Let us allow that certain members of the U.S. foreign corps or military become endangered through these leaks. Do not forget that they are the arm of American power being imposed on foreign nations. Go ahead and argue that they are just doing their jobs, but their jobs involve deciding abstractly on policies that are detrimental to the health of populations that have done nothing to deserve it. If, for example, a U.S. soldier who pilots a drone in Pakistan becomes endangered through the leaks, is he more or less deserving of this danger than the families his drone has killed over the last year? Or are the missions he carries out justified because he’s fighting a war on terror, a war during which mistakes will be made because the enemy is so wily? Do we really believe this horseshit?

Latest polls show that 92% of the citizens of Afghanistan have no idea what the significance of 9–11 is. Hell, not only do we not have any idea why we’re blowing up brown people all over the world, but neither do they. I’m sure they’ll come up with their own reasons, ones that we won’t find too flattering. And we’ll be surprised that they hate us, just like we always are, because we’re deep-down-to-the-bone-stupid and, against all evidence, still thinks our masters are doing it for our best interests. We continue to believe, since we’re not starving in the streets (yet), that things are going well. But we’re just getting a warming effect from the bonfires of the rich—and that only because they haven’t noticed us huddling at the edge of the forest and getting some of their heat for free. When they do—and they will—we’ll get charged for that pittance as well…and we’ll thank them for the privilege of taking part in what we have been flogged into believing is the only possible form of capitalism.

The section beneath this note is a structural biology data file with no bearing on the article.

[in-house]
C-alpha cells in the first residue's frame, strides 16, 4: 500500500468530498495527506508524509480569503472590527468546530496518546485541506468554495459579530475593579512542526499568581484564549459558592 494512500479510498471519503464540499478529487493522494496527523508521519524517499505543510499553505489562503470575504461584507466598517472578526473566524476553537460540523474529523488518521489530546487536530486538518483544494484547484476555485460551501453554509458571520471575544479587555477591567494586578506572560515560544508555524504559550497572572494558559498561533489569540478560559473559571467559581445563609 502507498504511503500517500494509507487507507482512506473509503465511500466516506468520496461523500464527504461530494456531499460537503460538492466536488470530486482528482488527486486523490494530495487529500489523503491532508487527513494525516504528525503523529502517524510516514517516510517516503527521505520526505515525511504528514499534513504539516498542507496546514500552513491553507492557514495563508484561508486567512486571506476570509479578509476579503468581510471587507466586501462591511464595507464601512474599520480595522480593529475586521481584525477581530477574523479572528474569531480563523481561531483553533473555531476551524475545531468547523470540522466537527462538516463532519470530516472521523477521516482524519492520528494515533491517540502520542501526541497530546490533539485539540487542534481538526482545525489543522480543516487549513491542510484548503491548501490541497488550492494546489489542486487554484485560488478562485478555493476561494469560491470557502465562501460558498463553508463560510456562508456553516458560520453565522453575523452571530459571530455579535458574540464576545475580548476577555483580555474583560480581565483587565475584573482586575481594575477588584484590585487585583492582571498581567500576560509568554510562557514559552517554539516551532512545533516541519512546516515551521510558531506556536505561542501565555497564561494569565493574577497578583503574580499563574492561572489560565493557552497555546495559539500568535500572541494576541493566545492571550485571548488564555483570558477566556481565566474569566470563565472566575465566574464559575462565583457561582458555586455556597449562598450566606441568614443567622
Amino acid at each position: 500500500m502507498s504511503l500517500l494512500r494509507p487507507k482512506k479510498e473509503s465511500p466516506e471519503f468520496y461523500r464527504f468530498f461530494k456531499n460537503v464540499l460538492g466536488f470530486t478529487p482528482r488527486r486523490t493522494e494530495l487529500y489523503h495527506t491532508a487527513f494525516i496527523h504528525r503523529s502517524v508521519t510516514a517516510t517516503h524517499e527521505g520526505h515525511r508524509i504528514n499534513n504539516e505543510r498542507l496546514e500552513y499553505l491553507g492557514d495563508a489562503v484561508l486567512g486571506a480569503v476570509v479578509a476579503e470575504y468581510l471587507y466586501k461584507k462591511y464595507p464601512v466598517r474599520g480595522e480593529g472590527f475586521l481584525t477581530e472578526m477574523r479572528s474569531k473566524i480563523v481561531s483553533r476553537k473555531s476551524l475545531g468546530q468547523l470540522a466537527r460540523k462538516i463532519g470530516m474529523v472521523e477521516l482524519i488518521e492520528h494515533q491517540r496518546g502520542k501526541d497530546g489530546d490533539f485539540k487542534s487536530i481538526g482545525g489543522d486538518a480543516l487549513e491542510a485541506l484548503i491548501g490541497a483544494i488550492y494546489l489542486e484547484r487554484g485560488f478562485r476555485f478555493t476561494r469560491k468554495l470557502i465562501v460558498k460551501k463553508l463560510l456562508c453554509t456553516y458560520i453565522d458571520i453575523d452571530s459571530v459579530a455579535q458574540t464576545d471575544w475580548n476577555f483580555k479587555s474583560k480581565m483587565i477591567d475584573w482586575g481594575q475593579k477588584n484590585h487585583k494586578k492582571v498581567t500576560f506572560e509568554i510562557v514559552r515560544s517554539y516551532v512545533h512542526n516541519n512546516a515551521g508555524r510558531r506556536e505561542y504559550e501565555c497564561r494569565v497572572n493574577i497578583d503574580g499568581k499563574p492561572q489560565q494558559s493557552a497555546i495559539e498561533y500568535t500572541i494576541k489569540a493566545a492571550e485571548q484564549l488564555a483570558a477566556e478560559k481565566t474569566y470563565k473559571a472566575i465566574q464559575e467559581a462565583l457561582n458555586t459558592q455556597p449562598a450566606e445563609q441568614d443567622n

But it’s all relative. Our masters have had their best year yet, as they sink their fangs deeper into the neck of the global economy and suck for all they’re worth. If they have to stop sucking so hard for a while in order to deal with Assange, more power to him and Wikileaks and to Anonymous. DDOS attacks on private corporations are not terrorism and none of these organizations are terrorists. They are just not the powers-that-be. That the complicit media is only too happy to designate them as enemies of the state just goes to show that you can’t trust the fourth estate at all anymore (or about “as far as you can spit a rat”, as Douglas Adams once pithily noted).

The only reason anyone has a problem with any of this is that, as Chomsky would put it, “the guns are pointed in the other direction.” If Assange were leaking stuff about China and the hackers were DDOSing the Chinese firewall, imagine how that would be reported in the States. Fox News would nominate Assange for a Nobel Prize.

It pretty much comes down to f&$k the man. Simple as that. The man is listening to your phone calls; the man is watching you browse the internet; the man is tracking your text messages; the man is looking at your bank account; the man ignores your constitutional rights when it’s convenient; the man will bury you in legal fees and red tape. The man has our backs to the wall and hasn’t noticed that more and more of us have nothing to lose.

Turnabout is fair play.

Because f*%k you, that’s why.


[1] A diplomat, chairman of the Munich Conference, former deputy foreign minister to Germany, and a participant in the negotiations around ending the war in Bosnia and establishing an independent Kosovo.
[2] Although I would not call myself a “Julian man” until the air clears over the charges. Though rape charges are dismissed all the time for very spurious and misogynistic reasons, there is every reason to believe that, in this case, the motivations for pursuing what appears to be a very shaky case—or at the very least, not one worthy of an international manhunt—are largely political. If Assange is convicted—and not railroaded in a kangaroo court—then he can go to hell. However, the points made in this essay continue to apply to Wikileaks the general idea of trying to level balance of information between government and its citizenry.